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First off today, Eriq Gardner at The Hollywood Reporter Esquire reports that SiriusXM has responded to a lawsuit filed by members of the band “The Turtlers”, saying that it wants to move the lawsuit from New York to California while also attacking the premise of the lawsuit, accusing the band of playing a form of “Lawsuit lottery.”
The Turtles sued SiriusXM alleging that the satellite provider did not have permission (nor pay them royalties) to stream many of their songs. However, since the band operated in the 60s, its work is not co covered under federal copyright protection, as are all pre-1972 sound recordings. Rather, it’s under a myriad of state laws, which the band says does not permit SiriusXM’s use of their music. The record labels followed suit shortly after, suing SiriusXM on the same issue.
However, SiriusXM fired back, saying that the band knew of the use for over 12 years but did nothing and that their lawsuit is an attempt to destroy decades worth of standard practice. Also, there is a legal question whether state misappropriation claims (so called common law copyrights) apply to performances of sound recordings, not just sale of copies.
Next up today, Andy at Torrentfreak writes that the famous software piracy group LineZer0, best known as Lz0, is calling it quits after fourteen years and some 30,000 software and game releases.
The group decided to close after a leak from four years ago compromised their security, prompting them to post a farewell message.
The group had been known as one of the most prolific in the software cracking scene and was responsible for many popular titles being cracked and posted on file sharing sites. This was despite the fact the group said it was not their intention and they asked users to respect copyright holders by buying the software after testing it out.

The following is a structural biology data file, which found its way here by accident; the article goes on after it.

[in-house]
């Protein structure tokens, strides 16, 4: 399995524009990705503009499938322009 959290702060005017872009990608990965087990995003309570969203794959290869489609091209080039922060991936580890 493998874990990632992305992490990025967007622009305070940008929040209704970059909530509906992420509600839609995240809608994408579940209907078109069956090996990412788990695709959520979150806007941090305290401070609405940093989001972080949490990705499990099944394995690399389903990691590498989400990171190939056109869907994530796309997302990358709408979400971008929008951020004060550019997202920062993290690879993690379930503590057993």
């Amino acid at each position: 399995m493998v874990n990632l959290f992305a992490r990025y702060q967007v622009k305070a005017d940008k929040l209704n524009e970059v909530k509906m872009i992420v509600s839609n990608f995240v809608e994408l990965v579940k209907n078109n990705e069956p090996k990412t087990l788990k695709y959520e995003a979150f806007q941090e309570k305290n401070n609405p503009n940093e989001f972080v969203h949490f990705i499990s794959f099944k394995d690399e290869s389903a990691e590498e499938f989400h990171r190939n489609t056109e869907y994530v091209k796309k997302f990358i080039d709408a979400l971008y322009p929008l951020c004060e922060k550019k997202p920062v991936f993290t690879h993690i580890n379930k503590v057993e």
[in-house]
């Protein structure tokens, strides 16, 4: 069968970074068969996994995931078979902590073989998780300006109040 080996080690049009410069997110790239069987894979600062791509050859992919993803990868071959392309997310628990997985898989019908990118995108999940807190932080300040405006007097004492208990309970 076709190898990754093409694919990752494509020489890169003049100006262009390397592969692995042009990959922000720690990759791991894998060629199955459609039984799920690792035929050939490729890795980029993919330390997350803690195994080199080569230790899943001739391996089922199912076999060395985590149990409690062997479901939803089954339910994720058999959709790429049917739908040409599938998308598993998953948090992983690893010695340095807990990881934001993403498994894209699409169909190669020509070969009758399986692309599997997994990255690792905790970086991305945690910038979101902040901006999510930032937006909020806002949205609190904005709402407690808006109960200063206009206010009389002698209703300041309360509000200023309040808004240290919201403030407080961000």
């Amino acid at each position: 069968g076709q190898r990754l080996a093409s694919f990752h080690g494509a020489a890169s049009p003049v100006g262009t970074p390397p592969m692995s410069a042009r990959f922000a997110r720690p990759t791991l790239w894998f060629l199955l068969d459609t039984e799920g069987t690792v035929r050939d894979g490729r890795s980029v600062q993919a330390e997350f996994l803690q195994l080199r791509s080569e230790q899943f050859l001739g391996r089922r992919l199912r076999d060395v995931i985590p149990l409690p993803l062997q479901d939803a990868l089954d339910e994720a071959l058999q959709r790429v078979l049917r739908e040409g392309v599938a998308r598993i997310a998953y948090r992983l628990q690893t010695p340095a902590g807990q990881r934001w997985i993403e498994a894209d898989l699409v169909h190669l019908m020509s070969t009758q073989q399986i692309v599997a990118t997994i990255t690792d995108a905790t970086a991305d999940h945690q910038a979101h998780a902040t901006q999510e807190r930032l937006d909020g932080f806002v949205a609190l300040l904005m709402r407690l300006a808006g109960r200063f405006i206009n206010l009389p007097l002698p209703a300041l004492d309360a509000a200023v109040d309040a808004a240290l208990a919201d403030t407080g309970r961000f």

Finally today, Jennifer Baker at PCWorld reports that politicians in the EU are debating new copyright levies, ones that would be implemented on cloud storage services.
The levies were proposed by French MEP Françoise Castex, who proposed adding a copyright levy to cloud services that are used for the purpose of copyring and moving copyrighted works. This would result in such services being required to collect the fees from users, which would then be passed along to artists via licensing groups.
However, Christian Engstrom, an MEP from The Pirate Party, said that he opposed the levy and that Parliament should be looking to reduce or eliminate levies, not expanding them. Also, he claims that the levy would be problematic to implement if it is passed.
That’s it for the three count today. We will be back tomorrow with three more copyright links. If you have a link that you want to suggest a link for the column or have any proposals to make it better. Feel free to leave a comment or send me an email. I hope to hear from you.
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